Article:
For the most part, Sindhi syllables end with a vowel or semi-vowel. Syllables ending in consonants are infrequently attested in the language, as are consonant clusters in all positions within the syllable. Syllable onsets are optional in the language, making the syllable structure of the language: (C)V. As in many Indic languages, stress does not play a lexically contrastive role, but rather has a limited use demarcating words and attracting emphasis on a particular word within the utterance. Within a word, stress is largely predictable on the basis of the syllable structure (i.e. on its weight). Stress typically falls on the heaviest syllable of the word, that is, the syllable with the most segmental material (for example, consonant-vowel (CV) syllables are heavier than syllables consisting solely of a single vowel (V) and consonant-vowel-vowel (CVV) syllables are heavier than consonant-vowel (CV) syllables).

Syntactically, Sindhi displays a host of properties that are typical of Indic languages as a whole. Sindhi is a head-final SOV language. Postpositions are attested and affixation is largely suffixal. Adverbs typically follow the subject and precede the object(s) of the verb. Adjectives and relative clauses precede the nouns they modify. Articles are generally absent in the language. Indirect objects precede direct objects and negative/interrogative elements precede the verb. The marking of case (nominative, accusative, dative, genitive, locative, instrumental, ablative, vocative) is achieved via postpositions in the language. Nouns inflect for gender (either masculine or feminine – neuter having been lost diachronically) and number (either singular or plural – the dual form having been lost diachronically). Verbs inflect for mood, tense, and aspect. In addition, Sindhi verbs agree with their subjects in person, gender, and number. All inflection proceeds by way of affixation.

ROLE IN SOCIETY
Sindhi is an official language of Pakistan and India. As such it is used in government, education, mass media, and in everyday communication. In particular, Sindhi has a rich literary tradition. Sindhi is spoken by a variety of religious denominations, including Hindus, Muslims, Christians, and Sikhs living in both Pakistan and India. In southeast Pakistan, Sindhi is taught as a first language in all levels of school. Although a sizeable population speaks the language natively, most Hindus speak Sindhi as a second language. Many ethnic Sindhi living in India never learn their traditional ethnic language. Unlike in Pakistan, the majority of Sindhi speakers in India are women and older adults. A number of nomadic groups have adopted the Sindhi language. Most notable among these groups are the Shikari Bhils, a group of approximately three thousand non-literate hunters who live in the southern Sindh province centered around Badin.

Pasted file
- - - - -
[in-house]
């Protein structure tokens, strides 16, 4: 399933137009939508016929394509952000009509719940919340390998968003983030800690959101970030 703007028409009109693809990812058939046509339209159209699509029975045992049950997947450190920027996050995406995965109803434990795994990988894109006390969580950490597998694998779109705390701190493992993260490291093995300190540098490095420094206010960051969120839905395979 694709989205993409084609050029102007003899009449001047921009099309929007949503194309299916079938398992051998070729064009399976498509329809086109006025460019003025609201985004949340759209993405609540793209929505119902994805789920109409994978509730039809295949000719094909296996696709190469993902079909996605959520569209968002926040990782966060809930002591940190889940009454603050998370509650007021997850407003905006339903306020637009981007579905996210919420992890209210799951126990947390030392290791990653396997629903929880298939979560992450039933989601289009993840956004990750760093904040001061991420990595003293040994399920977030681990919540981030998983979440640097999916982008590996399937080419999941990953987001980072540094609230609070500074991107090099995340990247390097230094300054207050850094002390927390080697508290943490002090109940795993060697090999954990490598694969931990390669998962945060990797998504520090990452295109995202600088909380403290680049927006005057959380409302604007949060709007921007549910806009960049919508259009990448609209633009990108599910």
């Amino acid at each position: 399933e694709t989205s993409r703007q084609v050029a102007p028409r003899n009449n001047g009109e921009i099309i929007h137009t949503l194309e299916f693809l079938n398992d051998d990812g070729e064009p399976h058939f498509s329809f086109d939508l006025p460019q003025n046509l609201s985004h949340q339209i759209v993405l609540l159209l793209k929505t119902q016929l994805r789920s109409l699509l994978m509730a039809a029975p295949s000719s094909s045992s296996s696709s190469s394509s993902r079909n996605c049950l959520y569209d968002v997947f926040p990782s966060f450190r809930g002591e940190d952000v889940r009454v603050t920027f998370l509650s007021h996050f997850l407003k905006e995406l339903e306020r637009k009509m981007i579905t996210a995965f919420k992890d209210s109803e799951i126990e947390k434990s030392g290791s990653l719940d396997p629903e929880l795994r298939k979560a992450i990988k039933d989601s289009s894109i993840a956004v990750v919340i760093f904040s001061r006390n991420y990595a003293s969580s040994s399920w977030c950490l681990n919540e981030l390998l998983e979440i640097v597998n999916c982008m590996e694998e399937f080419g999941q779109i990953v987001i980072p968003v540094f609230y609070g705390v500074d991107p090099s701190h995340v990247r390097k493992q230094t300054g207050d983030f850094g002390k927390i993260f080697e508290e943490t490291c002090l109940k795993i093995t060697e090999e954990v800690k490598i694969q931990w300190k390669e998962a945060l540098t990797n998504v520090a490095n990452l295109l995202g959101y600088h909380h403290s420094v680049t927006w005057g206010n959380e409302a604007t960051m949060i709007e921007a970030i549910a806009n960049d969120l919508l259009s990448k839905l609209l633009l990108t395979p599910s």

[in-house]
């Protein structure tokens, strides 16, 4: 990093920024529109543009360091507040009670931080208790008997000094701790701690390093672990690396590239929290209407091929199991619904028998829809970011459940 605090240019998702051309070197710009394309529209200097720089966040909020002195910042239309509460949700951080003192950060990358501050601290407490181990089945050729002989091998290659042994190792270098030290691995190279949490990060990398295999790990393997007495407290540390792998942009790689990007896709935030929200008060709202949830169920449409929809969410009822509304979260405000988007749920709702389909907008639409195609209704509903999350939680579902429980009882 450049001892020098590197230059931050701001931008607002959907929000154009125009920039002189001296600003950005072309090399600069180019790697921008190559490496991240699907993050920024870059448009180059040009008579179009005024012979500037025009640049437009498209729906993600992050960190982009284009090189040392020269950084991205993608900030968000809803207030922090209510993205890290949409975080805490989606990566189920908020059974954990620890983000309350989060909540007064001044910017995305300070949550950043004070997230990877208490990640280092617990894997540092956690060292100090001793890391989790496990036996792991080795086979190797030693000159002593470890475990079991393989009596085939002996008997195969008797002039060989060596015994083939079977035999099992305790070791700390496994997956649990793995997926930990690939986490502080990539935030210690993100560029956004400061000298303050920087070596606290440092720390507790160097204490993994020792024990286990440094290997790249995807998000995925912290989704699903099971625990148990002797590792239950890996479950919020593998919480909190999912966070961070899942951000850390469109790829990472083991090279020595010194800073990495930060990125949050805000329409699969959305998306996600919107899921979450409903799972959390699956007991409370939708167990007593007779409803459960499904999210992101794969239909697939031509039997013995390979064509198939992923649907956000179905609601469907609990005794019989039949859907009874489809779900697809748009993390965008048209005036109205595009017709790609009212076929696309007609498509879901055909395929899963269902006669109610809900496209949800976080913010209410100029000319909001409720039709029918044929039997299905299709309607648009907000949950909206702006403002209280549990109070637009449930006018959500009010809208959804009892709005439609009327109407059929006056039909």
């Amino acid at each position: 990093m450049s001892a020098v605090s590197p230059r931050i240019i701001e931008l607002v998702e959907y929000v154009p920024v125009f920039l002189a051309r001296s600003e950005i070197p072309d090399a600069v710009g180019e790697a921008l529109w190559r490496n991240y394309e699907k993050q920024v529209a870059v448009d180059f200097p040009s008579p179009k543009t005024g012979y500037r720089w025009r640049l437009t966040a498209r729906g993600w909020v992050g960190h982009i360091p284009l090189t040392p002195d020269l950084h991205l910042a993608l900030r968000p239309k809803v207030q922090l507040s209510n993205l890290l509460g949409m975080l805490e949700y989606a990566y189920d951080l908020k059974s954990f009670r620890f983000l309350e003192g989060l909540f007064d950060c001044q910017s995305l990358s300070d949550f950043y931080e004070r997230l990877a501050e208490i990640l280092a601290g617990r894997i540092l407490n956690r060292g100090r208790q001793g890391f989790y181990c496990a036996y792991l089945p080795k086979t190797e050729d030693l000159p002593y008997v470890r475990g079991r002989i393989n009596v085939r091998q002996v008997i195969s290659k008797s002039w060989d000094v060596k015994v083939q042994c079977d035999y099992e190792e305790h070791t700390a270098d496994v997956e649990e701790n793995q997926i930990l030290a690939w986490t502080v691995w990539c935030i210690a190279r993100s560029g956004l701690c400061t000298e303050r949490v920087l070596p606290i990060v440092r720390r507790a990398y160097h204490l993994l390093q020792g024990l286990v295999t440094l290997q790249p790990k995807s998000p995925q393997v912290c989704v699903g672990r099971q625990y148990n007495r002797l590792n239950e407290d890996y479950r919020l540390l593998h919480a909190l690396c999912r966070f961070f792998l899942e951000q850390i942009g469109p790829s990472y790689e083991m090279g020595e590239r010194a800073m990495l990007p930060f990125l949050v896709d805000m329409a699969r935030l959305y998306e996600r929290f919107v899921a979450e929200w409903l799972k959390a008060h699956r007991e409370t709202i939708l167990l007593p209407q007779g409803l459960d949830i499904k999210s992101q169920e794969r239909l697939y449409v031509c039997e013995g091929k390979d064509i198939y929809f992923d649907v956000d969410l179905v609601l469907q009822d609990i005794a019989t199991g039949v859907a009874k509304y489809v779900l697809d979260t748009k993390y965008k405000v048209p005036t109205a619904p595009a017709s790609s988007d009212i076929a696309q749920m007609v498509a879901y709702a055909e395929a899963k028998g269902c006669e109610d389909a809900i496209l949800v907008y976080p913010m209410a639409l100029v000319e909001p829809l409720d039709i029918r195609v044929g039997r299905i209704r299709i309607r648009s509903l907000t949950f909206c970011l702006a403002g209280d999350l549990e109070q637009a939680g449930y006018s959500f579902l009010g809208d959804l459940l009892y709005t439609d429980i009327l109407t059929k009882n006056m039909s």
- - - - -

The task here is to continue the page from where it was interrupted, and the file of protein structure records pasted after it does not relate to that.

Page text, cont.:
HISTORY
Sindhi is considered to have evolved from the Munda-related languages spoken by a group of ancient aboriginal Sindh tribes. Around 4000 B.C., Dravidian invaders conquered the Sindh and considerably influenced their language. This civilization and its language evolved and prospered until roughly 1500 B.C. when Indo-Aryan invaders conquered the Sindh and established the Vedic civilization that came to dominate the region and its numerous languages for hundreds of years. Today, Sindhi is primarily spoken in Pakistan, although a number of Sindhi speakers emigrated to India in 1947 when British India was divided.

One notable aspect of the history of Sindhi is that it was the first language that the Qur’an was translated into in rhymatic format. This translation took place sometime around or before the 12th century. Between the 14-18th centuries, Sindhi was one of the most popular literary languages in the eastern world. This is often attributed to the fact that the language had a vast vocabulary that surpassed the vocabularies of many of the major languages of its time.

REFERENCES
Allana, G.A. 1998. Papers on Sindhi Language and Linguistics. Institute of Sindhology. University of Sindh, Jamshoro.

Cardona, George. 2003. The Indo-Aryan Languages. New York, New York: Routledge.

Gordon, Raymond G., Jr. (Editor). 2005. Ethnologue: Languages of the World, Fifteenth Edition. Dallas: SIL International.

Masica, Colin P. 1991. The Indo-Aryan Languages. Cambridge, UK: Cambridge University Press.

Mircandani, Dayaramu Vasanmalu. 1964. Mathyom Sindhi Vyakaranu/Higher Sindhi Grammar: Devanagari Script. Bombay: Devanagari Sindhi Sabha.

Trumpp, Ernest. 1970. Grammar of the Sindhi Language. (Reprint of the 1872 edition) Osnabruck: Biblio Verlag.

Yegorava, R.P. 1971. The Sindhi. Moscow: Nauka Publishing House.